Some bases may have been shuttered, while others may not yet have been put in service when the documents were produced.  Ultimately, the reasons that these and many other previously identified bases are not included in the redacted secret files are unclear due to AFRICOM’s refusal to offer comment, clarification, or additional information on the locations of its bases.    
Base Desires
“Just as the U.S. pursues strategic interests in Africa, international competitors, including China and Russia, are doing the same,” laments AFRICOM in its 2017 posture statement. “We continue to see international competitors engage with African partners in a manner contrary to the international norms of transparency.” 
Since it was established as an independent command in 2008, however, AFRICOM itself has been anything but transparent about its activities on the continent.  The command’s physical footprint may, in fact, have been its most jealously guarded secret.  Today, thanks to AFRICOM’s own internal documents, that secret is out and with AFRICOM’s admission that it currently maintains “15 enduring locations,” the long-peddled fiction of a combatant command with just one base in its area of operations has been laid to rest.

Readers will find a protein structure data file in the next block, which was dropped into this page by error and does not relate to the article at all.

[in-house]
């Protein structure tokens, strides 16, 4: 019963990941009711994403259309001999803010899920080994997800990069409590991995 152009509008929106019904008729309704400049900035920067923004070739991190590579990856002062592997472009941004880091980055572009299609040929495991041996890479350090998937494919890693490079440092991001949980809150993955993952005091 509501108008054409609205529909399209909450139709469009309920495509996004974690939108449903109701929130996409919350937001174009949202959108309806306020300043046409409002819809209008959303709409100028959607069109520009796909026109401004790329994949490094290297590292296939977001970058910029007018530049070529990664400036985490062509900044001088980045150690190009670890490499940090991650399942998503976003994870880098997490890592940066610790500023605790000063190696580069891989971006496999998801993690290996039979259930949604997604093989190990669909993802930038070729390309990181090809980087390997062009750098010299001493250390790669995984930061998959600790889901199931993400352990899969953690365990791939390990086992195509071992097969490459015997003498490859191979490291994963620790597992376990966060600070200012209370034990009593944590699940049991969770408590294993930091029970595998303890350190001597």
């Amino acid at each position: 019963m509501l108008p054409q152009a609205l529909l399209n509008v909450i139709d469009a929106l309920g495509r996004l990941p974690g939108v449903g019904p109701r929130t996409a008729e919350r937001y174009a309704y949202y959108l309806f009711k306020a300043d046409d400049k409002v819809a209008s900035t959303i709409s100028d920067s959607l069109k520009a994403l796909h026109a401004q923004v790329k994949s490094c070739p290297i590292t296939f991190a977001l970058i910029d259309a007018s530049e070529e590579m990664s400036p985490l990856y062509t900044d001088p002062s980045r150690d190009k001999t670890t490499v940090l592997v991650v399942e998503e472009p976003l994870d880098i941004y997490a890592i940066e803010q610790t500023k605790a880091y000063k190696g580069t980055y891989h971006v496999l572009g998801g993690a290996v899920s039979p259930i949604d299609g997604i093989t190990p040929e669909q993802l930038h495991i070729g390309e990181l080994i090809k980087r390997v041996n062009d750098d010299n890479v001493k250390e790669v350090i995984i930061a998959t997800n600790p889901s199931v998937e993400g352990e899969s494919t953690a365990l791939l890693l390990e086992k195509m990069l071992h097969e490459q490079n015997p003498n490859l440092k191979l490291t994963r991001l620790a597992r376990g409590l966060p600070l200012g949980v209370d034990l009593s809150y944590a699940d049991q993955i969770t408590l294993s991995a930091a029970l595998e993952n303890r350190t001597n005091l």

“Because of the size of Africa, because of the time and space and the distances, when it comes to special crisis-response-type activities, we need access in various places on the continent,” said AFRICOM chief Waldhauser during his March press conference.  These “various places” have also been integral to escalating American shadow wars, including a full-scale air campaign against the Islamic State in Libya, dubbed Operation Odyssey Lightning, which ended late last year, and ongoing intelligence-gathering missions and a continued U.S. troop presence in that country; drone assassinations and increased troop deployments in Somalia to counter al-Shabaab; and increasing engagement in a proxy war against Boko Haram militants in the Lake Chad region of Central Africa.  For these and many more barely noticed U.S. military missions, America’s sprawling, ever-expanding network of bases provides the crucial infrastructure for cross-continental combat by U.S. and allied forces, a low-profile support system for war-making in Africa and beyond.